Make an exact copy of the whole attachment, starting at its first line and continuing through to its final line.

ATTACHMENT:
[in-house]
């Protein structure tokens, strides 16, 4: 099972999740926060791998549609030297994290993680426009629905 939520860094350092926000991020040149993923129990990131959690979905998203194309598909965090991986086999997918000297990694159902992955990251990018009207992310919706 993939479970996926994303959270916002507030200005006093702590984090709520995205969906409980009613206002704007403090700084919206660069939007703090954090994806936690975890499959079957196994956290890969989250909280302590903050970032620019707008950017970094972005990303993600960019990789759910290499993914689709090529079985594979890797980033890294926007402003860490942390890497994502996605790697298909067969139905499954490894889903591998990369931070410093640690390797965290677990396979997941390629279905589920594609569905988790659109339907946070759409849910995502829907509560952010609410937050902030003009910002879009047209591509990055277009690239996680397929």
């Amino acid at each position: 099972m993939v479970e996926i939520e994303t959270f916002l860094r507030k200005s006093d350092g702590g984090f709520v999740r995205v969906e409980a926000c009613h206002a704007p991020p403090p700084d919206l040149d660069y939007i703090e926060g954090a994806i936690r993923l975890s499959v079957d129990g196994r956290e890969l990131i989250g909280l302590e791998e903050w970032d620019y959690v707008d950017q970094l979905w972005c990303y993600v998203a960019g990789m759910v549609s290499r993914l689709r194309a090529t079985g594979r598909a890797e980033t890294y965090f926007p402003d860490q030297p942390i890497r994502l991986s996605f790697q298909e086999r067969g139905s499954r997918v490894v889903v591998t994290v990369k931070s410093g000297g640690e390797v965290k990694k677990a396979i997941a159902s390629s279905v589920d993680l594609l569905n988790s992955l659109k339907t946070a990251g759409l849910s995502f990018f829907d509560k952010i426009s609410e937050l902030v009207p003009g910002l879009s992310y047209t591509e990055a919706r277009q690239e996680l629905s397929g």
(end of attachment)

[in-house]
């Protein structure tokens, strides 16, 4: 099972999740926060791998549609030297994290993680426009629905 939520860094350092926000991020040149993923129990990131959690979905998203194309598909965090991986086999997918000297990694159902992955990251990018009207992310919706 993939479970996926994303959270916002507030200005006093702590984090709520995205969906409980009613206002704007403090700084919206660069939007703090954090994806936690975890499959079957196994956290890969989250909280302590903050970032620019707008950017970094972005990303993600960019990789759910290499993914689709090529079985594979890797980033890294926007402003860490942390890497994502996605790697298909067969139905499954490894889903591998990369931070410093640690390797965290677990396979997941390629279905589920594609569905988790659109339907946070759409849910995502829907509560952010609410937050902030003009910002879009047209591509990055277009690239996680397929």
């Amino acid at each position: 099972m993939v479970e996926i939520e994303t959270f916002l860094r507030k200005s006093d350092g702590g984090f709520v999740r995205v969906e409980a926000c009613h206002a704007p991020p403090p700084d919206l040149d660069y939007i703090e926060g954090a994806i936690r993923l975890s499959v079957d129990g196994r956290e890969l990131i989250g909280l302590e791998e903050w970032d620019y959690v707008d950017q970094l979905w972005c990303y993600v998203a960019g990789m759910v549609s290499r993914l689709r194309a090529t079985g594979r598909a890797e980033t890294y965090f926007p402003d860490q030297p942390i890497r994502l991986s996605f790697q298909e086999r067969g139905s499954r997918v490894v889903v591998t994290v990369k931070s410093g000297g640690e390797v965290k990694k677990a396979i997941a159902s390629s279905v589920d993680l594609l569905n988790s992955l659109k339907t946070a990251g759409l849910s995502f990018f829907d509560k952010i426009s609410e937050l902030v009207p003009g910002l879009s992310y047209t591509e990055a919706r277009q690239e996680l629905s397929g």